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Messages - Marcel

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Feature Requests / Re: PS 1.0 feedback
« on: December 04, 2013, 12:43:48 PM »
But that's the point. I would prefer not to switch modes. Instead, I'd like to hold down Alt while left/right-click-dragging in order to quickly change the viewpoint, release Alt and continue with selection, for example.

I agree with this comment. The viewport navigation in Max/Maya is very nice and quick. For those of used to 3D applications, the navigation in Photoscan does feel a bit akward.

Maya viewport navigation works like this:

Alt+LMB = Rotate
Alt+RMB = Zoom in/out
Alt+MMB = Pan Left/Right/Up/Down

Another issue with viewport navigation is that the more you zoom in, the less responsive the camera panning becomes. So when I am zoomed in on a detail, I need to wildly move my mouse dozens of times to move the camera a small distance.

General / Re: PS = GPU killer?
« on: November 29, 2013, 09:42:22 PM »
In my experience Photoscan doesn't nearly draw as much power as the maximum rating of the components .  For example,  my system with an i7 (TPD 130 Watt)  and 2x Amd R9 290 does not exceed 450 watt when using Photoscan.  This is with full cpu and gpu load.

*Edit: it actually peaked 600 Watt according to my power meter (which tracks the highest value). But that seems to be very rare.

If you look at the official wattage of the components you would expect a power draw of well over 700 watt.

So the only way to be sure it to hook your system up to an energy meter,  and get the practical result.

General / Re: What exactly do the reconstruction Quality labels mean?
« on: November 24, 2013, 01:08:53 AM »
I wonder why you don't call it that way

Agree, would suggest to extend the label like:

Ultra (Original image size)
High (Reduced by 2)
Med (Reduced by 4)

and so on...

I would do it like this:

The user interface is more complex this way, but this way it shows exactly what the setting means.

The Custom input field would become editable if the user selects "Custom" from the drop down menu. Right now the step between Ultra (100%) and High (50%) is really high. It would be nice to be able to set it to 75% for example.

Here are the results for the 'official' benchmark file, point cloud on Ultra:

finished depth reconstruction in 133.39 seconds
Device 1 performance: 765.774 million samples/sec (Hawaii)
Device 2 performance: 762.169 million samples/sec (Hawaii)
Total performance: 1527.94 million samples/sec

So with the official file, the R290 is about 25% faster than a 7970.

Results for Crossfire AMD R290 (non-X model):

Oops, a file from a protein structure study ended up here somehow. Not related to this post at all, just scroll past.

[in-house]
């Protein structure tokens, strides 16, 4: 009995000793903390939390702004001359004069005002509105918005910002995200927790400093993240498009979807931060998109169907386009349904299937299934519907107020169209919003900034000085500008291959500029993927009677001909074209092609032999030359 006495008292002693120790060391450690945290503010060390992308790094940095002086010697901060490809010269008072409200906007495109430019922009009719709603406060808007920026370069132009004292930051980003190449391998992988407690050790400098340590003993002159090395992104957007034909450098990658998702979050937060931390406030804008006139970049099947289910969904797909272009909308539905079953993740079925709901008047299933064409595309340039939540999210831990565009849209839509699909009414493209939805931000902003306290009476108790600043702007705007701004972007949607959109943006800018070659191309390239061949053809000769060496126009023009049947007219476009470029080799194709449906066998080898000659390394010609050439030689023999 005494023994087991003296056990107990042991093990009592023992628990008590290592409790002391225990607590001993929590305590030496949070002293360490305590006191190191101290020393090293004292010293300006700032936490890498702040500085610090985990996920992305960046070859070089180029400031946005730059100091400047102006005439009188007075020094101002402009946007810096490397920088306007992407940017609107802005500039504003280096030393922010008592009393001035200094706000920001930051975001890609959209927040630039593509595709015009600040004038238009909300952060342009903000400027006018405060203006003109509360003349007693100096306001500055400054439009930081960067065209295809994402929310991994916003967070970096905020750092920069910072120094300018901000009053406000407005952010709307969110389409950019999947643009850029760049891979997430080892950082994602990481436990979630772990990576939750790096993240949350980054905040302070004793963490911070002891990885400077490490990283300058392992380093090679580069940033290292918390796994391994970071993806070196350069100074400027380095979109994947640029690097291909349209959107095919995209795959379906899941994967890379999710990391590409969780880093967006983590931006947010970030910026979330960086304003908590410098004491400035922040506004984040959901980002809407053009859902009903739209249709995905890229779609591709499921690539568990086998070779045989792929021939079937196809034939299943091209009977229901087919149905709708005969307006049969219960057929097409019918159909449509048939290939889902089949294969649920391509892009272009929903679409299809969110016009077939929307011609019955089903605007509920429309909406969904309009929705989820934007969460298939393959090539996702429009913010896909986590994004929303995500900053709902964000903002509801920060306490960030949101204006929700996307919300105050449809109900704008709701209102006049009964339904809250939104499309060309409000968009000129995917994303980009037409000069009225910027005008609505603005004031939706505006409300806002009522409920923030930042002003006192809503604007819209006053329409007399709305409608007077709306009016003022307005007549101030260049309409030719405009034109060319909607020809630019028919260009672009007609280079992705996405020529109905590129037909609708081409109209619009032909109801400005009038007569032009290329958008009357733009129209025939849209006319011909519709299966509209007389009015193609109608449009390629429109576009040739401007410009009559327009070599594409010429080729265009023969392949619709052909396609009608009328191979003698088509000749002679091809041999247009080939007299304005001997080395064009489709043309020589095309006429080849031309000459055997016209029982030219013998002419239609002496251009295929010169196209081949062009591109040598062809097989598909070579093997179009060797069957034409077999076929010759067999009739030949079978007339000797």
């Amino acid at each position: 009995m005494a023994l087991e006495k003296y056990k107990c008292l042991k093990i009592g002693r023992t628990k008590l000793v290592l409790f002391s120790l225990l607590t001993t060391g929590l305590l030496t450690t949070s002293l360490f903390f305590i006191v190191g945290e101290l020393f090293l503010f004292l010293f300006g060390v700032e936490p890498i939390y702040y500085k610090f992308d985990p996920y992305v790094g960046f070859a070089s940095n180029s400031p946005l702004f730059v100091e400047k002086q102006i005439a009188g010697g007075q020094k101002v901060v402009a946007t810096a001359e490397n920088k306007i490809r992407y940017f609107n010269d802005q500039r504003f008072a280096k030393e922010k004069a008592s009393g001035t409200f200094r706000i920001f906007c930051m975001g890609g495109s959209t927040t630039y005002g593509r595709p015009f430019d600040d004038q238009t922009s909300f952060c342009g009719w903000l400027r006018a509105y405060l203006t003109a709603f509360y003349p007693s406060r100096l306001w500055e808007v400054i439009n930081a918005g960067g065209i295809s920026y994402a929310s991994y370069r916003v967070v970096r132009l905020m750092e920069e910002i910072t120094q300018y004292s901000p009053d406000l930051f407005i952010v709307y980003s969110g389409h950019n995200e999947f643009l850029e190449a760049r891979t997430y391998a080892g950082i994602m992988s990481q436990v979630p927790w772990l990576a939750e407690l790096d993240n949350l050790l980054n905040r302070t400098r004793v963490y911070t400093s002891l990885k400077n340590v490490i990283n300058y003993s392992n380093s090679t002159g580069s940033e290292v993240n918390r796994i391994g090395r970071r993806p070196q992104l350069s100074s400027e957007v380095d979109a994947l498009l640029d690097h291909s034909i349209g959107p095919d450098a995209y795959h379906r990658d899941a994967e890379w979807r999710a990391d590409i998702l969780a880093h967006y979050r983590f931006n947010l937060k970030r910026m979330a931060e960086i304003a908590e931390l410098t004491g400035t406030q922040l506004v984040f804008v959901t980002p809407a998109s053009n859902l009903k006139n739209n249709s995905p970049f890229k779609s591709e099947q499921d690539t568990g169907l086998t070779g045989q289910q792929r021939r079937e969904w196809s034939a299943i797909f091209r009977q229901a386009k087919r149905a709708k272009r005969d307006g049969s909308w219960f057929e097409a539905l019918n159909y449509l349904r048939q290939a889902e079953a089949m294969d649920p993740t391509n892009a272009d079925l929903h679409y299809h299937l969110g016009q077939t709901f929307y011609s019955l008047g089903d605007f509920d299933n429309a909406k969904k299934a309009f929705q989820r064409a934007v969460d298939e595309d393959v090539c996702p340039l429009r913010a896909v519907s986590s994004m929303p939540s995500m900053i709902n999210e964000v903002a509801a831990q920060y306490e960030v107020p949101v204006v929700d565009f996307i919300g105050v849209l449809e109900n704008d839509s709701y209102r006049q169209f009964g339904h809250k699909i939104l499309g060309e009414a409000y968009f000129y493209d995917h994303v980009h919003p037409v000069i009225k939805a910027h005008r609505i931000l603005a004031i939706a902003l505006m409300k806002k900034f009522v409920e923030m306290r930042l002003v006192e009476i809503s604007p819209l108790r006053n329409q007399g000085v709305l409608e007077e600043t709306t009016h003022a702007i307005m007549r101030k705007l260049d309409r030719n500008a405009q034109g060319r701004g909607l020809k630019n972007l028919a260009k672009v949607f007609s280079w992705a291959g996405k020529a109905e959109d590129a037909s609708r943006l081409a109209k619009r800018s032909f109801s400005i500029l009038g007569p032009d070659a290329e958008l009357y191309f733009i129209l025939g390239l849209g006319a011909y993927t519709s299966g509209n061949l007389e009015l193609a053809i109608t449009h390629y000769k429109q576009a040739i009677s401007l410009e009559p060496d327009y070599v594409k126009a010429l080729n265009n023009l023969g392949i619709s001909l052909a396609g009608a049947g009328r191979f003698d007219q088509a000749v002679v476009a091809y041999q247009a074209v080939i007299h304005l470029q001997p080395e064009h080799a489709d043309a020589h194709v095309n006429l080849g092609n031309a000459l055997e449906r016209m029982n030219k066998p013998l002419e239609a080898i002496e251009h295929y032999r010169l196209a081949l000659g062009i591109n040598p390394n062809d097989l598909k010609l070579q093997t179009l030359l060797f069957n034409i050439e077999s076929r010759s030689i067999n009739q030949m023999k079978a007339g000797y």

finished depth reconstruction in 2699.58 seconds
Device 1 performance: 114.716 million samples/sec (CPU)
Device 2 performance: 621.508 million samples/sec (Hawaii)
Device 3 performance: 614.536 million samples/sec (Hawaii)
Total performance: 1350.76 million samples/sec

So not really faster than the 7970, which is a bit of a disappointment. One of the cards seemed to be throttled down 50% of the time according to GPU-Z, but I am not sure how accurate the reporting is. Temperature and fans speeds are both below the limits, so it's not because it's overheating. This was using 8 out of 12 CPU cores (I hoped freeing up extra cores would keep the GPUs busy).

By the way, is there a specific test file you guys use to measure the performance?

General / Re: How bandwidth intensive (PCIe) is Photoscan?
« on: November 19, 2013, 10:14:23 PM »
Thanks, that's promising!

This is still hypothetically speaking. I was looking at the crazy Bitcoin mining rigs with 6x AMD 7950 cards, and I just wondered if that would work for Photoscan as well :)

General / How bandwidth intensive (PCIe) is Photoscan?
« on: November 19, 2013, 08:57:03 PM »
How bandwidth intensive is Photoscan? Bitcoin miners aren't very bandwidth intensive for example, you can plug a graphics card in a PCI 1x slot and the performance would be similar to a card in a PCI 16x slot (because the card spends most it's time crunching numbers, and doesn't send/receive much data).

Is this the same with Photoscan? Could I use an extra graphics card in a PCI 1x slot, or would this card have low performance?

General / Re: sequence of photo alignment
« on: November 18, 2013, 06:14:58 PM »
Using Generic pre-selection will speed up the processing of the big datasets. As James already mentioned, in this case PhotoScan will try to find overlapping images using downscaled images at first and then will be matching only such images and not every pair.

Thanks Alexey and James!

I mistakenly thought that the pair selection was only when using camera pairs (2 cameras at a fixed distance). Perhaps this option should be called 'pre-scan' instead, so it is more clear what it does?

My 18 hour alignment is almost done, with the next alignment I'll have it enabled, I am very curious how it will impact the speed!

General / Re: sequence of photo alignment
« on: November 17, 2013, 12:58:50 PM »
I have a question that is somewhat related to this: when doing the alignment, does Photoscan try to match all points in all photos to eachother?

Because in situations like this, there are only matches to be found in the 3-4 nearest photos:

Trying to match the points between photos in the first and last row would be a waste of time because there can never be a match.

So does Photoscan make a quick pre-scan to see which photos share the same features? If not, that might be a really nice optimization to speed up the alignment phase.

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